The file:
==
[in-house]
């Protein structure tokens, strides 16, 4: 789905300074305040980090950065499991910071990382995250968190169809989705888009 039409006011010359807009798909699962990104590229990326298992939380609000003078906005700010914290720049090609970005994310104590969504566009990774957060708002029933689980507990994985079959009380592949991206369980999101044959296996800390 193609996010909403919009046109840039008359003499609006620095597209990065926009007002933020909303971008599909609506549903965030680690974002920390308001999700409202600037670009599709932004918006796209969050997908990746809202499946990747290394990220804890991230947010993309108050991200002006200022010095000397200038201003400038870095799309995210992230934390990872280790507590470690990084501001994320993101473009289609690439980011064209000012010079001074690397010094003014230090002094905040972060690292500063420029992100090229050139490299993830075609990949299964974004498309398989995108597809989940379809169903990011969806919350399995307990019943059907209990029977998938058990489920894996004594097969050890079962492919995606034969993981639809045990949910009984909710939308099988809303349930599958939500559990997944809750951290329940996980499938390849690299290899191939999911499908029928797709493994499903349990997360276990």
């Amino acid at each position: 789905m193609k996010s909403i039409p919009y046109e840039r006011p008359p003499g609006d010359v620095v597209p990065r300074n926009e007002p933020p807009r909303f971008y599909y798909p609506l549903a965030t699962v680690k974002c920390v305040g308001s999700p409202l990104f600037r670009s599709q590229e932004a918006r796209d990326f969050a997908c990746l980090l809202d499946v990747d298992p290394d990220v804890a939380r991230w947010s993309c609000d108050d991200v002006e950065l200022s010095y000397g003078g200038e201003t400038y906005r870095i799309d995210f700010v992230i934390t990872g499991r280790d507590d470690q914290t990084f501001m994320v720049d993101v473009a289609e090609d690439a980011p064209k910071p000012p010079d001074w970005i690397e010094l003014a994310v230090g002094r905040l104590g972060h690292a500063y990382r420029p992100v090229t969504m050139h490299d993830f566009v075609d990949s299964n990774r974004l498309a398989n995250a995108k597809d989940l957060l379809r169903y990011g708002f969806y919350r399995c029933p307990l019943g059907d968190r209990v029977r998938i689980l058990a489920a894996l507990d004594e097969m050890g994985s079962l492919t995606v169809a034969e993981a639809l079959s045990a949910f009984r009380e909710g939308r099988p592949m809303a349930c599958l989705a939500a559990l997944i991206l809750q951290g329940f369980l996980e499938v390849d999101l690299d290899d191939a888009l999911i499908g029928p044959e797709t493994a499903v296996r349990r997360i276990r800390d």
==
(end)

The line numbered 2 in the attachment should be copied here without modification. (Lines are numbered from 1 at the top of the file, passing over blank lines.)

């Protein structure tokens, strides 16, 4: 789905300074305040980090950065499991910071990382995250968190169809989705888009 039409006011010359807009798909699962990104590229990326298992939380609000003078906005700010914290720049090609970005994310104590969504566009990774957060708002029933689980507990994985079959009380592949991206369980999101044959296996800390 193609996010909403919009046109840039008359003499609006620095597209990065926009007002933020909303971008599909609506549903965030680690974002920390308001999700409202600037670009599709932004918006796209969050997908990746809202499946990747290394990220804890991230947010993309108050991200002006200022010095000397200038201003400038870095799309995210992230934390990872280790507590470690990084501001994320993101473009289609690439980011064209000012010079001074690397010094003014230090002094905040972060690292500063420029992100090229050139490299993830075609990949299964974004498309398989995108597809989940379809169903990011969806919350399995307990019943059907209990029977998938058990489920894996004594097969050890079962492919995606034969993981639809045990949910009984909710939308099988809303349930599958939500559990997944809750951290329940996980499938390849690299290899191939999911499908029928797709493994499903349990997360276990």